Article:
SCOTTSDALE, AZ -- Apriva reports that a survey it conducted among 200 operator member companies of the National Automatic Merchandising Association found some 57% of them planning to add or expand cashless payment capability in 2011. Only 8% of respondents said that they do not anticipate adopting this technology.
Apriva vice-president of sales Stacey Finley Tappin said the vending industry appears to be approaching critical mass in terms of adopting cashless technology.
"The findings confirm what we're seeing in the field -- that a growing number of operators understand the profound benefits offered through cashless technology, and are prepared to make the strategic decision of bringing these solutions into their businesses," she said.
Apriva and NAMA conducted the study as part of their ongoing efforts to educate operators on the operational and economic benefits of cashless vending. Apriva is a participant in the NAMA-sponsored cashless vending initiative, which offers an end-to-end cashless solution for operators.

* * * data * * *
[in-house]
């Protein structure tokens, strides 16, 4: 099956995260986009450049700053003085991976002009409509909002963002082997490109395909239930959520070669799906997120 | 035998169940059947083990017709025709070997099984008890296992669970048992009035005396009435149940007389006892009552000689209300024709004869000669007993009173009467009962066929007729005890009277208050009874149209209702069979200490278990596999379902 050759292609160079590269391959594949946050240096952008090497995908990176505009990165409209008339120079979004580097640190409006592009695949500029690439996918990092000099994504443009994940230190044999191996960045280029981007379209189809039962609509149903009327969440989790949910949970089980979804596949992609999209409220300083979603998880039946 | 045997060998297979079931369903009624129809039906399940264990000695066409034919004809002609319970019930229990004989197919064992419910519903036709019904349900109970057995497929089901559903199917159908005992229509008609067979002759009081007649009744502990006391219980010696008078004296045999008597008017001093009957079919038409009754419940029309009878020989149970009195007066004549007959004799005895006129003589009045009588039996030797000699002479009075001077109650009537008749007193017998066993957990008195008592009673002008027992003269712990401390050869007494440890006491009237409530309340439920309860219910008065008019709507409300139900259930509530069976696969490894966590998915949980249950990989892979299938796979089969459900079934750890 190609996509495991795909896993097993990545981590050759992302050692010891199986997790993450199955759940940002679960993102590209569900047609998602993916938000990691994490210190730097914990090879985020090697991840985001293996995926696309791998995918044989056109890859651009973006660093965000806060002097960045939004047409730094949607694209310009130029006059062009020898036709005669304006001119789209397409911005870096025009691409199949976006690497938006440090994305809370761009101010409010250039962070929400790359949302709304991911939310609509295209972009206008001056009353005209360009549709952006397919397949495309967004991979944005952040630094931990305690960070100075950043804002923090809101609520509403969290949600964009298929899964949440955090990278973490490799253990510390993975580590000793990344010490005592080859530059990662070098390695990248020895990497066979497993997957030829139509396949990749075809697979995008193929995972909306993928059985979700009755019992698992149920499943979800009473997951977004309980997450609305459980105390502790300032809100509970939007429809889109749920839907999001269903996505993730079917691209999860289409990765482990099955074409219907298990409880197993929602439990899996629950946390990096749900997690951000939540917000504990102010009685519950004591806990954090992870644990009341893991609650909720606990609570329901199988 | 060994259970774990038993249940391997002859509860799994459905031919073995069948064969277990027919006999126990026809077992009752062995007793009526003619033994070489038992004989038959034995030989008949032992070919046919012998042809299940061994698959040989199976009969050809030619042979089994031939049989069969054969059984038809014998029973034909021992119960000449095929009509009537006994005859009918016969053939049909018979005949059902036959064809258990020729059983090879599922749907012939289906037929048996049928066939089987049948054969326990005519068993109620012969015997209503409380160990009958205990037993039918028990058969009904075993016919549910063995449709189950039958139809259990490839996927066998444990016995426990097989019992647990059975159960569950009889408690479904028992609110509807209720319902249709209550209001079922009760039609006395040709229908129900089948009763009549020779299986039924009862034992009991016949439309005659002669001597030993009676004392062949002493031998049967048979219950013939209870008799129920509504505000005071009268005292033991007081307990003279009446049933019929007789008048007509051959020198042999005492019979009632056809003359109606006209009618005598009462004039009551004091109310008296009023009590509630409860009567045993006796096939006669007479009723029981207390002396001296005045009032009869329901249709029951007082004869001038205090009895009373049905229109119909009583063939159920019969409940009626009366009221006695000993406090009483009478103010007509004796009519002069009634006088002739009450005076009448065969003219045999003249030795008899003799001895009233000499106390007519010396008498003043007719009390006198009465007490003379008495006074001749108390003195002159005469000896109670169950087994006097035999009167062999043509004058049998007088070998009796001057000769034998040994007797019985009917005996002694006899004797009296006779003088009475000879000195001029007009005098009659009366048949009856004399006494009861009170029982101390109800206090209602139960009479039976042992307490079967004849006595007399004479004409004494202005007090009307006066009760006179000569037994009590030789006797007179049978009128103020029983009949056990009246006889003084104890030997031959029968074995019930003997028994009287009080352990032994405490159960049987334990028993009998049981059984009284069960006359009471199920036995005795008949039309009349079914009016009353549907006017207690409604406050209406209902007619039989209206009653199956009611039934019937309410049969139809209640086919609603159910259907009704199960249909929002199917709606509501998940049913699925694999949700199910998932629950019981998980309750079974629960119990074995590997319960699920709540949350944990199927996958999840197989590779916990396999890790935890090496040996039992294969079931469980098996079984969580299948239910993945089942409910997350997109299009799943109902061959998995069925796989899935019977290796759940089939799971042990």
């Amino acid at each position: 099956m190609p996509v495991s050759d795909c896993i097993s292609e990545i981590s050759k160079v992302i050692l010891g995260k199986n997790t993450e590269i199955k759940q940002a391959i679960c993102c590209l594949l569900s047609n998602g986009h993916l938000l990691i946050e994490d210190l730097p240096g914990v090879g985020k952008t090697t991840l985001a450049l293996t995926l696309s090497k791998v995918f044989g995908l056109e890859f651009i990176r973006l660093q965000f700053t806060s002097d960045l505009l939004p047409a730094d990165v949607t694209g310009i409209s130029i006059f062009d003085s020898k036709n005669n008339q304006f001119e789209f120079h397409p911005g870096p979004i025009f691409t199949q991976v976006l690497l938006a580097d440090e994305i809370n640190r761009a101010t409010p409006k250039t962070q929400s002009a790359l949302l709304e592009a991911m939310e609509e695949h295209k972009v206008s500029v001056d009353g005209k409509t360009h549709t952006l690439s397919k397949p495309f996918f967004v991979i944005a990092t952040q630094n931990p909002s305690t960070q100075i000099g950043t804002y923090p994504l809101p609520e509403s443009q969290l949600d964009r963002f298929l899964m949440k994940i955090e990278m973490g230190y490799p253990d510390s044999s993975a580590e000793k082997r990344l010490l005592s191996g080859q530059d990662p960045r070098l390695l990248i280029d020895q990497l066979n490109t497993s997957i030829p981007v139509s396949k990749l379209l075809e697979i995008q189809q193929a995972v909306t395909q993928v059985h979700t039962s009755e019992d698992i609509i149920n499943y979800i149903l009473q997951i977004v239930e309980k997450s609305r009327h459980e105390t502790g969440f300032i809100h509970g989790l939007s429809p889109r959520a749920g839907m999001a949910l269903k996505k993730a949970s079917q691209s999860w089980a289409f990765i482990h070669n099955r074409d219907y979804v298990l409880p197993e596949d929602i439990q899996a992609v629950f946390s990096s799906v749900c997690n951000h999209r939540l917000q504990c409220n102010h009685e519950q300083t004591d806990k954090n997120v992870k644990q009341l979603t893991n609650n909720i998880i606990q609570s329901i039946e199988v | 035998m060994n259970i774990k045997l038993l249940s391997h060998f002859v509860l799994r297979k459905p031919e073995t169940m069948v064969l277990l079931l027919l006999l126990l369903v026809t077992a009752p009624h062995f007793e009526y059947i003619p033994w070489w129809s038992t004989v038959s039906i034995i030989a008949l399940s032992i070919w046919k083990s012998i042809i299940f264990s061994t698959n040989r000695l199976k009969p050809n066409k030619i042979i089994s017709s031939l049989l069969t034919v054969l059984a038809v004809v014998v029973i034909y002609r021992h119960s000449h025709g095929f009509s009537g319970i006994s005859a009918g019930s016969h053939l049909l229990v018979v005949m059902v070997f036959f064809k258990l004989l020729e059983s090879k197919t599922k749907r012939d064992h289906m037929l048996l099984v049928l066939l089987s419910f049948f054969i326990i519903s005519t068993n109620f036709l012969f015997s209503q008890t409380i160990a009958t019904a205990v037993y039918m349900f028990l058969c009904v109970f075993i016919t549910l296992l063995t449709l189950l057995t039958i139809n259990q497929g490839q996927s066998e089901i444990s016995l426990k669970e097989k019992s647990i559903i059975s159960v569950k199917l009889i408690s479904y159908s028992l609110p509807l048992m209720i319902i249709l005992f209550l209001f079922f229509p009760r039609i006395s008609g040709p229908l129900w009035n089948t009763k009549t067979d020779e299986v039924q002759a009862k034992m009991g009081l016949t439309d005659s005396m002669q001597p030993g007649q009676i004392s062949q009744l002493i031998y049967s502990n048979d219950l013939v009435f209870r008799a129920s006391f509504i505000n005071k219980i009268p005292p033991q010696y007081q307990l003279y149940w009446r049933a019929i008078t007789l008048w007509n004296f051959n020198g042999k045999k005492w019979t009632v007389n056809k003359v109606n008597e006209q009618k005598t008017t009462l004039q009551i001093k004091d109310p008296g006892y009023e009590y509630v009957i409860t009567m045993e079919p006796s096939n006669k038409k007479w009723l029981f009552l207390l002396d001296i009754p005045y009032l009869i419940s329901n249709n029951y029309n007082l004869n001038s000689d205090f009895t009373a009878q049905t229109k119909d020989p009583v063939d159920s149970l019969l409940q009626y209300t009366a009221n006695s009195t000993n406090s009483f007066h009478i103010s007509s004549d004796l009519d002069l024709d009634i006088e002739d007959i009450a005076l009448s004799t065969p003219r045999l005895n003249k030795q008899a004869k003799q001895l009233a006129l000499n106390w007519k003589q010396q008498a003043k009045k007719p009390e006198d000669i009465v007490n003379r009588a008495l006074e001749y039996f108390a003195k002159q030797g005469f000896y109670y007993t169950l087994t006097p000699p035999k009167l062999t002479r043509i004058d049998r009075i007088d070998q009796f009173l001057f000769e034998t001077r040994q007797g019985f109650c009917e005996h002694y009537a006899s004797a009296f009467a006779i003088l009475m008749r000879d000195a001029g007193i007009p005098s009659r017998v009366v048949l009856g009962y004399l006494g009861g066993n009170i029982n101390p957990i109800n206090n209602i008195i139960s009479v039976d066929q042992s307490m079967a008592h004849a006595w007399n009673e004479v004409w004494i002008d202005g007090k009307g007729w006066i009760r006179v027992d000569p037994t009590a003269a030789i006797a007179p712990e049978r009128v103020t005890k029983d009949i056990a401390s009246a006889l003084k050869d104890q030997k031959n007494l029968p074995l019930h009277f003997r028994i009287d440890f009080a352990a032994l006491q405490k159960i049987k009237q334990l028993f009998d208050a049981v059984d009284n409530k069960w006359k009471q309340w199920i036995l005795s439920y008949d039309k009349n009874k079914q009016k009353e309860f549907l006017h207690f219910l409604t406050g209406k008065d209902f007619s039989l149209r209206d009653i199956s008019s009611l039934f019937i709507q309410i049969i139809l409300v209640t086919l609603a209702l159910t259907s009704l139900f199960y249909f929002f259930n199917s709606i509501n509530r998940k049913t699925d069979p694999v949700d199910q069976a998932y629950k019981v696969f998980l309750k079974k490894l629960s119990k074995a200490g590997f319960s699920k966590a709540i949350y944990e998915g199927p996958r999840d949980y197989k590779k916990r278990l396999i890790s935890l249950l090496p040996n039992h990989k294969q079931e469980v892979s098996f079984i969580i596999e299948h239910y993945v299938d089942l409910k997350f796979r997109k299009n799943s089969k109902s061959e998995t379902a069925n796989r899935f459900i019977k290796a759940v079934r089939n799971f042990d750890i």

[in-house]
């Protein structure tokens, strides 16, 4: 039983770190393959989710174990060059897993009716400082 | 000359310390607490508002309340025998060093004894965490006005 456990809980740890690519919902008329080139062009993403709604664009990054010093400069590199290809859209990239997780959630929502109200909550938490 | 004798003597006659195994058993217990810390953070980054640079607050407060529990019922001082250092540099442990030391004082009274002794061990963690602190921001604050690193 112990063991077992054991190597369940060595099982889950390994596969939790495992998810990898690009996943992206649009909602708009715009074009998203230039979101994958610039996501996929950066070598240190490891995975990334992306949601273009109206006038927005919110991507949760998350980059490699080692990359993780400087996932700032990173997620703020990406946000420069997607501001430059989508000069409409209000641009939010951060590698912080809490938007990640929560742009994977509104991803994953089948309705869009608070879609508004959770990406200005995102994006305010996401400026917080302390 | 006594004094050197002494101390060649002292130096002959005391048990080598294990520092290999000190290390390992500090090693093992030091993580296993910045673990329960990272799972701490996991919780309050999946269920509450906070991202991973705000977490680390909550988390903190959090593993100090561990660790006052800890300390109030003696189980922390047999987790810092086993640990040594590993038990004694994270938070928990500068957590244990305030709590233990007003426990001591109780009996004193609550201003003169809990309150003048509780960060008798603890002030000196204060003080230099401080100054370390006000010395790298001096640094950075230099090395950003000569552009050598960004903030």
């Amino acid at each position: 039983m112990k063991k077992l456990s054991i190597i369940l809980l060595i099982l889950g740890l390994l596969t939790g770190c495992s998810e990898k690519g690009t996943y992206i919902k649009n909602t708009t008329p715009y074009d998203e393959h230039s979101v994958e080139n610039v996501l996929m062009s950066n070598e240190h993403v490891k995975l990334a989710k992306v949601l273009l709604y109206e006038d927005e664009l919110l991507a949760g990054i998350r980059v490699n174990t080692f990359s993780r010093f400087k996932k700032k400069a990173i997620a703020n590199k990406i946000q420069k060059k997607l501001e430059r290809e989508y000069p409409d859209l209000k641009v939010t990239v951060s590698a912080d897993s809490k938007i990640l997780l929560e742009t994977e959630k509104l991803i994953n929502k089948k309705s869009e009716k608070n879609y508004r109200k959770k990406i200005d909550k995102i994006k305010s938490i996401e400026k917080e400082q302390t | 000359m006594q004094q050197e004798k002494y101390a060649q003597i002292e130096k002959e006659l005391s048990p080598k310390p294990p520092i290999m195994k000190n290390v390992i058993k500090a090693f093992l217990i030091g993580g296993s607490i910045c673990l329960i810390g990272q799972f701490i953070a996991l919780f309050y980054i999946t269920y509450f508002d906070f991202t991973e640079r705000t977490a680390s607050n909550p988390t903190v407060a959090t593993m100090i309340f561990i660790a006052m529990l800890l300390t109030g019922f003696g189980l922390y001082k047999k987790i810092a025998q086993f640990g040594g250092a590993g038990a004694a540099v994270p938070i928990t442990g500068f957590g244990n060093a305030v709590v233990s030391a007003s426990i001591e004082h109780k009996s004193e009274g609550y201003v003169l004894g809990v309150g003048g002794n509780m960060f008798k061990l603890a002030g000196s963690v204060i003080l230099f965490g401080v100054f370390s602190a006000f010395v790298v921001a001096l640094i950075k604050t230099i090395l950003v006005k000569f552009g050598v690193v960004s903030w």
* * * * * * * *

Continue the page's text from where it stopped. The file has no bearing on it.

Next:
Information on the NAMA Cashless Vending Program may be found here. Visit Apriva at aprivavend.com.
Among vendors who indicated their intention of adding cashless in 2011, about 30% said that they would place cashless machines in university or school settings, while 12% cited hospitals and other institutions as their preferred locations.
"As cashless technology becomes more accepted in the industry, most operators will face a learning curve in identifying the right locations to deploy the technology," explained Dr. Michael Kasavana, NAMA-endowed Professor in Hospitality Business at Michigan State University (East Lansing).
"From what we can surmise from Apriva's survey, a good portion of operators sees that institutions -- such as schools and hospitals -- offer the right demographics to warrant electronic payments. As the technology continues to become more pervasive, I expect that we'll see cashless make inroads in a number of other facilities, like retail sites and offices."